Forced childhood marriages, rape, and female genital mutilation are just some of the issues that many little girls are forced to deal with at very early ages. In many countries, young girls are not valued and as a result are not invested in, particularly when it comes to schooling.  The resulting long-term effects are alarming and have been documented in an eye-opening video by the Girl Effect movement. Please watch this video and share with friends and family – it will change the way you see the world. Girl Effect – the clock is ticking! 

Last year, the focus of the very first International Day of the Girl Child was child marriage. This year, the focus will be on education. There are so many wonderful ways that you can participate in this important day. Whether you plan a family event or a community event, we all need to ensure that this very important day is recognized. Spread the word – girls are important and need to be valued, respected and treated as equal partners in our local and global communities.

What can you do to honour this important day? You can host a community screening of the Girl Rising film that is receiving acclaim worldwide. You can act to spread the word about struggles some young girls are facing in the world today. You can talk to your children about these critical issues.  You can ask your child’s teacher to discuss this day with their class.  You can organize a fundraising event in your office/workplace. Whatever you choose to do, whether it be large or small-scale, YOU can make a difference on October 11th!

Last year, my three young daughters tied pink ribbons in their hair and joined a local city councillor on a hike discussing the importance of human rights for all girls. It was a simple but highly effective way to celebrate this day. So many people asked them why they were wearing the ribbons, allowing them to speak about the day in their own words describing what it meant to them. It was so great to see the passion being shared by a younger generation, especially given that many of these issues are often difficult for them to understand and rationalize!

This year, we are planning a yoga event at a local studio for young boys and girls in the community. We are asking for small donations, which will then be used to support the educational needs of girls in Tanzania. In addition, my two older daughters have done small research projects on the significance of the International Day of the Girl Child, and will be presenting all that they have learned to their classmates on October 11th, thanks to the support of their teachers. I encourage you to plan an event too!Your event does not have to be fancy or sophisticated. Sometimes the smallest and simplest acts can have the greatest impact.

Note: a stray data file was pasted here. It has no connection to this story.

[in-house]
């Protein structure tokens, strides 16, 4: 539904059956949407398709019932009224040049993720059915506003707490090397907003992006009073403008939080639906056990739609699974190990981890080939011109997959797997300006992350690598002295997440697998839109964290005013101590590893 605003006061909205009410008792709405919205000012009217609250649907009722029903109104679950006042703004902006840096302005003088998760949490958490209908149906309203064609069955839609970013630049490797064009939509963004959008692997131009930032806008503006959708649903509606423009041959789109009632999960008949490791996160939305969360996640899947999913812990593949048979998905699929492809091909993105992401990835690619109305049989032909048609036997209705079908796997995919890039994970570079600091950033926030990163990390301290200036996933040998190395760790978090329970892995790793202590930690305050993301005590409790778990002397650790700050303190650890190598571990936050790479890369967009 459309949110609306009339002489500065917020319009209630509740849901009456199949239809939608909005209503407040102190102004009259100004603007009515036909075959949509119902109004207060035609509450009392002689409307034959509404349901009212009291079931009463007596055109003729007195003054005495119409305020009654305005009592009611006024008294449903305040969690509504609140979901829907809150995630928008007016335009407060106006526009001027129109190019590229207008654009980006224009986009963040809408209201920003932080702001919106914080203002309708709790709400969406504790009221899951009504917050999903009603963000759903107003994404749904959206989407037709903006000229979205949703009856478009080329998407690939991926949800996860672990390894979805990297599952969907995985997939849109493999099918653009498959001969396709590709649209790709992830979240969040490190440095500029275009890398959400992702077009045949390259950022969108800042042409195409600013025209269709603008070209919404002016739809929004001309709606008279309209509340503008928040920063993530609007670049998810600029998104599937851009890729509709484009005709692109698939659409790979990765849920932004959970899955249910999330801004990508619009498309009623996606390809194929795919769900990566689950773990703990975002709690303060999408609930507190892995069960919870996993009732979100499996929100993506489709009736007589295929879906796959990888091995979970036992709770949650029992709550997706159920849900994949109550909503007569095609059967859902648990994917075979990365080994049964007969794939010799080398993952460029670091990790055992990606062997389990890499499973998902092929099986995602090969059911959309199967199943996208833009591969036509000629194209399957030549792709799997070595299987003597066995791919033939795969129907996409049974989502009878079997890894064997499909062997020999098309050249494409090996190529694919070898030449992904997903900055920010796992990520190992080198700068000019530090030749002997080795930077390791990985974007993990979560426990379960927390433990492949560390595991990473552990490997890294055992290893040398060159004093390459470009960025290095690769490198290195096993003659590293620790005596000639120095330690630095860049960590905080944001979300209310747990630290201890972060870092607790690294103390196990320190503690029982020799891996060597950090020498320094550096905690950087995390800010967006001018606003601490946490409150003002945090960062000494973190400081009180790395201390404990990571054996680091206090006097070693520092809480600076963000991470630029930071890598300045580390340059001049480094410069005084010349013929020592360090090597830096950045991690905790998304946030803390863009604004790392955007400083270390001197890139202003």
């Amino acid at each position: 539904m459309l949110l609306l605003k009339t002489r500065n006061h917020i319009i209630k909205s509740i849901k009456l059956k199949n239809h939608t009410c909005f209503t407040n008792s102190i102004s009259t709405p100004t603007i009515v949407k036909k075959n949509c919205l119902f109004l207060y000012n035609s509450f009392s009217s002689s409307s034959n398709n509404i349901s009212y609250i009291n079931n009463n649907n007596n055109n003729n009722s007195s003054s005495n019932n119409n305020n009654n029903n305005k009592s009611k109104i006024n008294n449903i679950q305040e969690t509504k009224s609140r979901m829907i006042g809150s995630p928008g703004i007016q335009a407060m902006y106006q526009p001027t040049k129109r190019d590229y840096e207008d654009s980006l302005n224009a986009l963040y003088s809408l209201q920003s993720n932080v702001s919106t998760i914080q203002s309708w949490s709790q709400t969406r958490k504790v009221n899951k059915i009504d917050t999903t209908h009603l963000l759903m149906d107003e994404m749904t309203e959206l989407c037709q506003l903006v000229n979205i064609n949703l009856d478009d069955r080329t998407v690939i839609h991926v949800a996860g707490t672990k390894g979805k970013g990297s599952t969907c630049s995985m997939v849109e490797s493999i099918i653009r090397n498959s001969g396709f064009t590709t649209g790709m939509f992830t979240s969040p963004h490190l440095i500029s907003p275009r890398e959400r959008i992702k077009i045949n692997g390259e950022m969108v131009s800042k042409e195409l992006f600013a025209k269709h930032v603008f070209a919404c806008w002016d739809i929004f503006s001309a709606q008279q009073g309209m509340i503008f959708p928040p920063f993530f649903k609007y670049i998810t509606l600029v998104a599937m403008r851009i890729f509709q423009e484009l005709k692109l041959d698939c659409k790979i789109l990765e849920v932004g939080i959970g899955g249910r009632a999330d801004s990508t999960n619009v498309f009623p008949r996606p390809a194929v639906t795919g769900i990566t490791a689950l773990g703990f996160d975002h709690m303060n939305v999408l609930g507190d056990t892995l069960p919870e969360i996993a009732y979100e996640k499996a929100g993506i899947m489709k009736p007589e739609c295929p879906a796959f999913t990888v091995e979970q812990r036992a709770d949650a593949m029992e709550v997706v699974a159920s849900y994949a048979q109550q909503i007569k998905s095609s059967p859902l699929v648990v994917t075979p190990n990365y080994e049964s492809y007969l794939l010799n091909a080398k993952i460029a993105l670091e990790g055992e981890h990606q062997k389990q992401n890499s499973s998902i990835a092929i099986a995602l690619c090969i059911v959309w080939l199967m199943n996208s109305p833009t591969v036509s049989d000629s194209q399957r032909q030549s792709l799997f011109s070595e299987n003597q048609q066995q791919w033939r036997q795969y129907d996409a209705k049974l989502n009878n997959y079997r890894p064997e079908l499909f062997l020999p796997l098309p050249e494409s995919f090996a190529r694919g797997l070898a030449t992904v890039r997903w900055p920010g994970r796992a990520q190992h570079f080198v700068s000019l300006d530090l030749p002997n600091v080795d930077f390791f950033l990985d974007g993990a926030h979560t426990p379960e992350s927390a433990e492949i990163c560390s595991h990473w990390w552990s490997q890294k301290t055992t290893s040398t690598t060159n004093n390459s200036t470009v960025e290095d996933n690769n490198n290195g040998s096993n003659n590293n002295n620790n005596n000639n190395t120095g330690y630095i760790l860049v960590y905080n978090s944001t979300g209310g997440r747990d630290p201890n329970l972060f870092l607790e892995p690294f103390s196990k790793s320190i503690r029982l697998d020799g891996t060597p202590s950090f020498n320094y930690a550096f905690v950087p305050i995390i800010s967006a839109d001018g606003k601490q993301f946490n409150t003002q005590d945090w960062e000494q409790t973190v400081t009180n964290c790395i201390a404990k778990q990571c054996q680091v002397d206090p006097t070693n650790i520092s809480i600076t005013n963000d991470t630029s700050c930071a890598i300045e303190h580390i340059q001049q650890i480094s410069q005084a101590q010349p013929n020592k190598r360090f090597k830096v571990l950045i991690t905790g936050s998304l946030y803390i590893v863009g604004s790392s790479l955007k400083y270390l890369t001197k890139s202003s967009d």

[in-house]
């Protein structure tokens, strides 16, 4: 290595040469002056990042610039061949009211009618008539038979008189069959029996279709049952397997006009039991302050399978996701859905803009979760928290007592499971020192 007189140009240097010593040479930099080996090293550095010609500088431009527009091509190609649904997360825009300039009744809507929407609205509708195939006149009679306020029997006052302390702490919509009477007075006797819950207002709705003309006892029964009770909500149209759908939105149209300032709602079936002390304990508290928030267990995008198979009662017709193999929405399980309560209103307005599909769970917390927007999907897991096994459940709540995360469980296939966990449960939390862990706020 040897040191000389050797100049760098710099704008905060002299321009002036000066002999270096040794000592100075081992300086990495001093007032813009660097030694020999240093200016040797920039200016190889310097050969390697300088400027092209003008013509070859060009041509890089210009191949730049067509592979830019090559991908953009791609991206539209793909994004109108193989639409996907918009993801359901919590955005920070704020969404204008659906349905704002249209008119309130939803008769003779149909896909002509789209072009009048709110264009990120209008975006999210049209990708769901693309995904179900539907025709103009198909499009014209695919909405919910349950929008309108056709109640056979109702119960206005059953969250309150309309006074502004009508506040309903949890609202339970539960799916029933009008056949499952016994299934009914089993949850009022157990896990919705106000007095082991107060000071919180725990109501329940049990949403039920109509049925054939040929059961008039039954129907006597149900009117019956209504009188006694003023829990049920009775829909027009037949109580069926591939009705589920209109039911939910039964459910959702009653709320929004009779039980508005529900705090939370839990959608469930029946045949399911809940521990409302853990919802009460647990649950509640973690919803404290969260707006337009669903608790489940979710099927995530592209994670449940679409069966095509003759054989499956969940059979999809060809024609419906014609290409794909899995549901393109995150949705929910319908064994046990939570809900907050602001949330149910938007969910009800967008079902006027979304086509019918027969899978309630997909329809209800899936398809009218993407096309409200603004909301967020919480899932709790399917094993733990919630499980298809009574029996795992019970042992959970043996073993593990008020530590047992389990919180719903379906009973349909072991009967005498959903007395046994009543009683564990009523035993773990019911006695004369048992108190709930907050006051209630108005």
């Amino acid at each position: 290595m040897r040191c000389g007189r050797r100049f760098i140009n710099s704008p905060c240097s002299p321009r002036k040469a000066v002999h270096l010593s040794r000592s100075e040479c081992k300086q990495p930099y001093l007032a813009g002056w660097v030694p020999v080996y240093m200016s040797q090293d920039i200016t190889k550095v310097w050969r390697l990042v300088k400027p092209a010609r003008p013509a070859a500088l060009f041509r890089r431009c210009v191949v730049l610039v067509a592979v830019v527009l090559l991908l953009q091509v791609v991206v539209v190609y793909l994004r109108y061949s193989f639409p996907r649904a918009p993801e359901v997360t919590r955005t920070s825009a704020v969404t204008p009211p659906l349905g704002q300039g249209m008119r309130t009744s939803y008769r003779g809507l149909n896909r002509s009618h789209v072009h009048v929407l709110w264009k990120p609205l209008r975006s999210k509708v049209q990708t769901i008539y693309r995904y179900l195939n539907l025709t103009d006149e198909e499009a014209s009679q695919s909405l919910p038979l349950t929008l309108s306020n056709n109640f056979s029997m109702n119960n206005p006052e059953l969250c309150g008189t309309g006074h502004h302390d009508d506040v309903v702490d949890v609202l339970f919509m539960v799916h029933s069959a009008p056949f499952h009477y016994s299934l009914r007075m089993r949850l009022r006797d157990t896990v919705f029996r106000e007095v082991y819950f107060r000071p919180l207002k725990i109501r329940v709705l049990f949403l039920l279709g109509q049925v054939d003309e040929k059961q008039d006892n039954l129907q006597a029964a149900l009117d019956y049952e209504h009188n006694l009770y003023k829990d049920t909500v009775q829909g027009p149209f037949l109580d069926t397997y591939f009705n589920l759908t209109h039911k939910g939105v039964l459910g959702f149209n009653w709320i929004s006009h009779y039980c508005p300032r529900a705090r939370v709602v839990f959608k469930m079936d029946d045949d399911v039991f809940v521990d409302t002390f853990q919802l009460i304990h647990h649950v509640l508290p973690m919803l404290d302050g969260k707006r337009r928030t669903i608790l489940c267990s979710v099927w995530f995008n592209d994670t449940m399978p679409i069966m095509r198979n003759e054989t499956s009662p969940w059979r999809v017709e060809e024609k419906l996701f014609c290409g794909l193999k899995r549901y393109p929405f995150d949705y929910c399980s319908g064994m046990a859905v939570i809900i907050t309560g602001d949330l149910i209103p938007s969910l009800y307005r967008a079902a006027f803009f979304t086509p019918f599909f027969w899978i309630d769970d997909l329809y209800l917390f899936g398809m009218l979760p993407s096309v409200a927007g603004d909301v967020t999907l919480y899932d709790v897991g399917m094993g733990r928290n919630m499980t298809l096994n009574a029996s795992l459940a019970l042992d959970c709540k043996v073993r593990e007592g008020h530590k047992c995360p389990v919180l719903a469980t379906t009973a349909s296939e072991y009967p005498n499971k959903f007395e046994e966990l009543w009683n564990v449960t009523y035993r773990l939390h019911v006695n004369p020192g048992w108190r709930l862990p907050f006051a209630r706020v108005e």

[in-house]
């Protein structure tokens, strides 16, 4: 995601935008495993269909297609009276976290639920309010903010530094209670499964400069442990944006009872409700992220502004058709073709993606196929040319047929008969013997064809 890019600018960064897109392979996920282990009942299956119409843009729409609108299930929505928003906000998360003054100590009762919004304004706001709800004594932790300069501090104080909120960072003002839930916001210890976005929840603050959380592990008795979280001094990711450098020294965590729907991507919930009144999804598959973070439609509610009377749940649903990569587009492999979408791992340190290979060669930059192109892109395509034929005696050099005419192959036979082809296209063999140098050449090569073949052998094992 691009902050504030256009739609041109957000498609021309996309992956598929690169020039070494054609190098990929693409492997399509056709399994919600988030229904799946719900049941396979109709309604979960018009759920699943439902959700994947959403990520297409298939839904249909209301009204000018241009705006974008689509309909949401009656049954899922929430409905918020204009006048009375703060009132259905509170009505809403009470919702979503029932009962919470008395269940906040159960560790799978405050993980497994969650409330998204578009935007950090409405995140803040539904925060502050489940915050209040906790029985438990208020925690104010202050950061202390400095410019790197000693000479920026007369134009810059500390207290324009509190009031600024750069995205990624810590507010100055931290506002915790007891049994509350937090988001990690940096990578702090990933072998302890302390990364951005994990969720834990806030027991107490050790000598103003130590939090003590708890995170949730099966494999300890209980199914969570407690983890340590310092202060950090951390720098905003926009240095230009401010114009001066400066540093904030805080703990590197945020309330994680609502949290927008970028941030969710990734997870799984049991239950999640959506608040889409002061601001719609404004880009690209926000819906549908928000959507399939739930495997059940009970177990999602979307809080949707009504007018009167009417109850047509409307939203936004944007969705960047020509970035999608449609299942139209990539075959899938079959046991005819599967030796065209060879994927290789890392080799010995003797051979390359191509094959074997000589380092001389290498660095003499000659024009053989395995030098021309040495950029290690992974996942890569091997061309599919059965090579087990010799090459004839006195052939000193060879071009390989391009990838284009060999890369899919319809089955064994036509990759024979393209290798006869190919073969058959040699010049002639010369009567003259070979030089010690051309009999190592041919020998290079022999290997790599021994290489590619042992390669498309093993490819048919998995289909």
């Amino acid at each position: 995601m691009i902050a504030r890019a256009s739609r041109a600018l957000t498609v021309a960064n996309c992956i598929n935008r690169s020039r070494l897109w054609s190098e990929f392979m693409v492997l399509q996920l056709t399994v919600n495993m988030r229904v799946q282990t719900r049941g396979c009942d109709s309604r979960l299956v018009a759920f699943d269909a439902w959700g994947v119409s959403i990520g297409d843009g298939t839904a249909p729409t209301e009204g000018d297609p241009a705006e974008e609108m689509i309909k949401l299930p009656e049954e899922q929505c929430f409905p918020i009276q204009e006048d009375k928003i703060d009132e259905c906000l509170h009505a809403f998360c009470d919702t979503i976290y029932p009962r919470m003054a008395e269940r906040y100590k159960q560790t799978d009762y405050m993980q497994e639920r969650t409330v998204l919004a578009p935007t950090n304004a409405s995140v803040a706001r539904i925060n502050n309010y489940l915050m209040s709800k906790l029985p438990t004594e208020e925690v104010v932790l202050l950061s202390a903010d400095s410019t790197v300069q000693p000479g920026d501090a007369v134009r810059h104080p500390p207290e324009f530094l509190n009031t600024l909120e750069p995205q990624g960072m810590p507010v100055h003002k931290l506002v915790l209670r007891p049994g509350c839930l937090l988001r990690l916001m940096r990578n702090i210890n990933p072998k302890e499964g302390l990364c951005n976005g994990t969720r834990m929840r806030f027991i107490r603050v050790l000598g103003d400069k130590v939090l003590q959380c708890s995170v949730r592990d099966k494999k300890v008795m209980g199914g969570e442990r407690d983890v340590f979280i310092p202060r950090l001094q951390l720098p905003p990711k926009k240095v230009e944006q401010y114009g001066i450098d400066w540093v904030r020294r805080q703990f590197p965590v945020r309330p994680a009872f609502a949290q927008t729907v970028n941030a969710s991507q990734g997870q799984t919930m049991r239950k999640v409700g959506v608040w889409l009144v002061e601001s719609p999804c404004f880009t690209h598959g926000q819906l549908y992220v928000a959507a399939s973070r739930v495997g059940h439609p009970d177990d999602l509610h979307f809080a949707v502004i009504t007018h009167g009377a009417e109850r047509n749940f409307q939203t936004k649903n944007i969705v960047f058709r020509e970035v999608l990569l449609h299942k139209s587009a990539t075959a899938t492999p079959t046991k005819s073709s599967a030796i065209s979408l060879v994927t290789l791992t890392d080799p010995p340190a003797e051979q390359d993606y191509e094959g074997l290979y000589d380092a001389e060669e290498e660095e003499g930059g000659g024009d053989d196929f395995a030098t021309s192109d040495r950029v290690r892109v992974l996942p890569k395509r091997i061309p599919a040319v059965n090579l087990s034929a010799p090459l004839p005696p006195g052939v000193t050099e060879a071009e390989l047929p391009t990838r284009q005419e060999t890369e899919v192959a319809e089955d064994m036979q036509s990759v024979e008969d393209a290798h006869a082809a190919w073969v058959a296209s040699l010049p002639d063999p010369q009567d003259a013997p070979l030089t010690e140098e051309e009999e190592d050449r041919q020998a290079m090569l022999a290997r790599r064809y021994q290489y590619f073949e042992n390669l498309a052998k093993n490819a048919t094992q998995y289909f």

Let’s all celebrate October 11th together – girls are worth it!

As Eleanor Roosevelt once said;

“Where, after all, do universal human rights begin? In small places, close to home – so close and so small that they cannot be seen on any maps of the world. Yet they are the world of the individual person; the neighborhood he lives in; the school or college he attends; the factory, farm, or office where he works. Such are the places where every man, woman, and child seeks equal justice, equal opportunity, equal dignity without discrimination. Unless these rights have meaning there, they have little meaning anywhere. Without concerted citizen action to uphold them close to home, we shall look in vain for progress in the larger world.”  – Eleanor Roosevelt

In what way might you celebrate the Day of The Girl Child?

This is an original World Moms Blog post written by Alison Fraser.

Alison Fraser

Alison Fraser is the mother of three young girls ranging in age from 5 to 9 years old. She lives with her family in Cambridge, Ontario, Canada. Alison works as an Environmental Toxicologist with a human environment consulting company and is an active member of the Society of Environmental Toxicology and Chemistry (SETAC). She is also the founder and director of the Canadian Not for Profit Organization, Mom2Mom Africa, which serves to fund the school fees of children and young women in rural Tanzania. Recently recognized and awarded a "Women of Waterloo Region" award, Alison is very involved in charitable events within her community including Christmas Toy and School Backpack Drives for the local foodbank.

More Posts - Website

Follow Me: